Page last updated at 22:05 GMT, Friday, 12 December 2008

Former Taiwan president indicted


The former president of Taiwan, Chen Sui-bian, is released from jail

Prosecutors in Taiwan have formally indicted ex-President Chen Shui-bian and his wife on corruption charges.

The charges include forgery and money laundering, a spokesman for the prosecutors said.

The 57-year-old former leader, held in a Taipei jail since 12 November while prosecutors probed his affairs, was later released on bail.

Mr Chen has denied any wrongdoing, saying he is being persecuted by his successors for his anti-China stance.

He has been a vocal and persistent critic of the new government's China policies since he left office in May, at the end of eight years in the presidency.

His accusations have been denied by both the Chinese government and Taiwan's current President Ma Ying-jeou, of the Nationalist Kuomingtang party (KMT).

'Severest punishment'

Mr Chen, his wife, and 12 others were indicted on charges of corruption, money laundering, embezzlement and document forgery charges, a spokesman for the prosecutors' office said.

The couple stand accused of embezzling millions of dollars in public funds and accepting a huge bribe in a land purchase deal.

State Public Prosecutor General Chen Tsung-ming, left, and spokesman for special prosecutors Chen Yun-nan, announce they have indicted former President Chen Shui-bia
The prosecutors took a month to conduct their investigation

We are seeking the severest punishment for Chen since the former president had breached his oath and showed no remorse during the investigation," a prosecution spokesman told reporters.

Legal experts say the former leader could face life in prison if convicted of all the charges against him.

Mr Chen has maintained his innocence throughout the investigation, insisting his political opponents are mounting a "witch-hunt" against him, and accusing the new administration of making him "a sacrifice to appease China".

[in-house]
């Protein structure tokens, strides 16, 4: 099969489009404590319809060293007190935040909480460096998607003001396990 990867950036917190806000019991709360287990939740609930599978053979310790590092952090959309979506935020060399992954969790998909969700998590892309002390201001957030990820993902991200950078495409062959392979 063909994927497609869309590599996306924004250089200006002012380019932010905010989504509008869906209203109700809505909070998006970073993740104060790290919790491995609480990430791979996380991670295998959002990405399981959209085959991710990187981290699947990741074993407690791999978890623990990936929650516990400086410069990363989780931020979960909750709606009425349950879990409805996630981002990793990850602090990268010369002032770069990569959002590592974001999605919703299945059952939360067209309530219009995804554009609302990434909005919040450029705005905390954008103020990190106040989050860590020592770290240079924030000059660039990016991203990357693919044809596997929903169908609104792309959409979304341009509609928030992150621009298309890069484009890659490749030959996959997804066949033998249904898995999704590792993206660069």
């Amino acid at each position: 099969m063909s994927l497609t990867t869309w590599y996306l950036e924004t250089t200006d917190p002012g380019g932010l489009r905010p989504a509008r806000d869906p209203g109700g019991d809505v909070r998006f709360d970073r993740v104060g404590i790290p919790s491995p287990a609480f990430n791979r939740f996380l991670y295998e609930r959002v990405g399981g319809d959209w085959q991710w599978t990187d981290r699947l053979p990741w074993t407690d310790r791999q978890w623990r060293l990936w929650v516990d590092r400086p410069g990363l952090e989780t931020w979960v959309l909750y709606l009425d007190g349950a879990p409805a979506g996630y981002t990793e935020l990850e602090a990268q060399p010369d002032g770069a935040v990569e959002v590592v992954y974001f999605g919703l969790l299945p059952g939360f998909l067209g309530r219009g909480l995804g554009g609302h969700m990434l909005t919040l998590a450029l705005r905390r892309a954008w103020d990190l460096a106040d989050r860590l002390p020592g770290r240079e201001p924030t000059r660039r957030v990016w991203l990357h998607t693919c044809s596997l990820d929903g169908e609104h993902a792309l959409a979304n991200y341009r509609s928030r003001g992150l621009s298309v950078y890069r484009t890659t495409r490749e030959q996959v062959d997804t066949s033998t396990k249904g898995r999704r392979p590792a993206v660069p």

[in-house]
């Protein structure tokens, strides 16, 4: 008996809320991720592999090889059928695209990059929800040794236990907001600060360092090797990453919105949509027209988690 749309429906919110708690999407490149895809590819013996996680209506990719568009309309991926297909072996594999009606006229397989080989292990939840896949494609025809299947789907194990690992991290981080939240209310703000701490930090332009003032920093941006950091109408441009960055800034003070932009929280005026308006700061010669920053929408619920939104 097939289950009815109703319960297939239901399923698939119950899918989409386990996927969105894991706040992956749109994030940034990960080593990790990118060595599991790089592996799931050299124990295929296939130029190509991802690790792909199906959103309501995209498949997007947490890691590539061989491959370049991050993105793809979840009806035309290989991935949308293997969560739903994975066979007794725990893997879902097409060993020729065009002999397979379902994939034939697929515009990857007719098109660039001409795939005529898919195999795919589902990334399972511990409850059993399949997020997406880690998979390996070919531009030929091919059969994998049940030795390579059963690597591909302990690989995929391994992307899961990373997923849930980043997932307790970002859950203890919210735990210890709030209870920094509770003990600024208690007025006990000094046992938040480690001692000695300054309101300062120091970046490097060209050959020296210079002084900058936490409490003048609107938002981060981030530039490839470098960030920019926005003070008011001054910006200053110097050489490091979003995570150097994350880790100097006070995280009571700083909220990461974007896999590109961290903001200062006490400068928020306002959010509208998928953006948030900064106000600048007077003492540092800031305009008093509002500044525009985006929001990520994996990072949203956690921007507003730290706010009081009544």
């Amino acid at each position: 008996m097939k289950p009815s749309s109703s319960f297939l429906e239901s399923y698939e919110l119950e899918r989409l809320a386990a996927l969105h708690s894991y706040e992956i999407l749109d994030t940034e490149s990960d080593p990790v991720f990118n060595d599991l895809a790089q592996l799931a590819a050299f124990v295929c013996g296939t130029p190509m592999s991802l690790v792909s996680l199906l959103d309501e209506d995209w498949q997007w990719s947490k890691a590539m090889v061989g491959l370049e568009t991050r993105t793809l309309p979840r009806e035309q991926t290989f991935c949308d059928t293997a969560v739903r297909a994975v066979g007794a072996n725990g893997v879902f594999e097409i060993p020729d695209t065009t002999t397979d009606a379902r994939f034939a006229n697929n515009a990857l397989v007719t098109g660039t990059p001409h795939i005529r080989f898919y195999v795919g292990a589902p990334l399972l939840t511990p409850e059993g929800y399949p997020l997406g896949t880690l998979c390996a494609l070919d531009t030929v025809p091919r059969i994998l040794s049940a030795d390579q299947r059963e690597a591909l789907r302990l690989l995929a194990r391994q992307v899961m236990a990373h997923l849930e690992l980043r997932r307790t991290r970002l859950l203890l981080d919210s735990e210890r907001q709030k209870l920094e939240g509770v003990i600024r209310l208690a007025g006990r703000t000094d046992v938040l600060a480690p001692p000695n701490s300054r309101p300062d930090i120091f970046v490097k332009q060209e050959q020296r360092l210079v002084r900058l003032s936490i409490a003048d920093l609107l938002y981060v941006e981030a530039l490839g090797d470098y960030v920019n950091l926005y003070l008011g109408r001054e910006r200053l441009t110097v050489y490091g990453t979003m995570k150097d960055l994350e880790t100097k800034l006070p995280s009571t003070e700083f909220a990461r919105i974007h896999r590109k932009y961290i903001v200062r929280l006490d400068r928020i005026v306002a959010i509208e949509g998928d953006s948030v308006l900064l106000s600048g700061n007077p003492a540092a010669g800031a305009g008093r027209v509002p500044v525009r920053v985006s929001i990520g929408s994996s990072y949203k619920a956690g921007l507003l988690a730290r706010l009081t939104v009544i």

He is an ardent supporter of Taiwanese independence, and a trenchant critic of President Ma's stance of expanding ties with Beijing.

Taiwan has been ruled separately from China since the end of the Chinese civil war in 1949, when the defeated Kuomintang retreated to Taiwan to create a self-governing entity.

But Beijing sees the island as a breakaway province which should be reunified with the mainland, by force if necessary.

Damaged reputation?

Mr Chen and his family have been mired in corruption allegations since July 2006, when his son-in-law was charged with insider trading on the stock market and then jailed for seven years.

The following November, his wife faced charges of corruption and forgery.

Presidential immunity prevented prosecutors from charging Mr Chen when he was in office, but now they are free to take action.

Observers say the charges have damaged the reputation of the main opposition Democratic Progressive Party.

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